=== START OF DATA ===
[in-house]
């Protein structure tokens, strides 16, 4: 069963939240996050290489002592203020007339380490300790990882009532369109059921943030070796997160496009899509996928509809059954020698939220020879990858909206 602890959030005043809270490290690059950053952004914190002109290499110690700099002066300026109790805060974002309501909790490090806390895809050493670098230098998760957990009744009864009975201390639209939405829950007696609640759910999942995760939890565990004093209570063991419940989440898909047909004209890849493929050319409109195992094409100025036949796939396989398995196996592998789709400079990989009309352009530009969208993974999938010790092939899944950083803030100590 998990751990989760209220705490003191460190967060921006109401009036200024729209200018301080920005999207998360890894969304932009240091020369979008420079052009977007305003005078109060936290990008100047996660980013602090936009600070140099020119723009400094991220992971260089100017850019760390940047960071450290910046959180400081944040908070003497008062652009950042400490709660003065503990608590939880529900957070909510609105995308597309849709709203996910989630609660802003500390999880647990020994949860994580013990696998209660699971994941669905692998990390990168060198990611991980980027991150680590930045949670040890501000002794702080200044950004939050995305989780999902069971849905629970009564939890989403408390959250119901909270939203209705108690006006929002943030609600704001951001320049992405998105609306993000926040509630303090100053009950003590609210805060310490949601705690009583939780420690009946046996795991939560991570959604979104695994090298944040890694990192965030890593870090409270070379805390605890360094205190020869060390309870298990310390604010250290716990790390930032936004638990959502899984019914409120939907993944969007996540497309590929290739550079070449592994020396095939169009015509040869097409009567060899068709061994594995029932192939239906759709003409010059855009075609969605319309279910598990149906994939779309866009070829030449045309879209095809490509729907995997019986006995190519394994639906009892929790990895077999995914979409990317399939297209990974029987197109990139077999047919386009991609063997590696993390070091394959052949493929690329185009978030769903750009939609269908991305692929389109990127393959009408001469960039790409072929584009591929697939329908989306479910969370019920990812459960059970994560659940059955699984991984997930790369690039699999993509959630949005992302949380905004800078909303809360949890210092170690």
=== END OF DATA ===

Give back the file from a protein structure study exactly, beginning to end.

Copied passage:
[in-house]
């Protein structure tokens, strides 16, 4: 069963939240996050290489002592203020007339380490300790990882009532369109059921943030070796997160496009899509996928509809059954020698939220020879990858909206 602890959030005043809270490290690059950053952004914190002109290499110690700099002066300026109790805060974002309501909790490090806390895809050493670098230098998760957990009744009864009975201390639209939405829950007696609640759910999942995760939890565990004093209570063991419940989440898909047909004209890849493929050319409109195992094409100025036949796939396989398995196996592998789709400079990989009309352009530009969208993974999938010790092939899944950083803030100590 998990751990989760209220705490003191460190967060921006109401009036200024729209200018301080920005999207998360890894969304932009240091020369979008420079052009977007305003005078109060936290990008100047996660980013602090936009600070140099020119723009400094991220992971260089100017850019760390940047960071450290910046959180400081944040908070003497008062652009950042400490709660003065503990608590939880529900957070909510609105995308597309849709709203996910989630609660802003500390999880647990020994949860994580013990696998209660699971994941669905692998990390990168060198990611991980980027991150680590930045949670040890501000002794702080200044950004939050995305989780999902069971849905629970009564939890989403408390959250119901909270939203209705108690006006929002943030609600704001951001320049992405998105609306993000926040509630303090100053009950003590609210805060310490949601705690009583939780420690009946046996795991939560991570959604979104695994090298944040890694990192965030890593870090409270070379805390605890360094205190020869060390309870298990310390604010250290716990790390930032936004638990959502899984019914409120939907993944969007996540497309590929290739550079070449592994020396095939169009015509040869097409009567060899068709061994594995029932192939239906759709003409010059855009075609969605319309279910598990149906994939779309866009070829030449045309879209095809490509729907995997019986006995190519394994639906009892929790990895077999995914979409990317399939297209990974029987197109990139077999047919386009991609063997590696993390070091394959052949493929690329185009978030769903750009939609269908991305692929389109990127393959009408001469960039790409072929584009591929697939329908989306479910969370019920990812459960059970994560659940059955699984991984997930790369690039699999993509959630949005992302949380905004800078909303809360949890210092170690």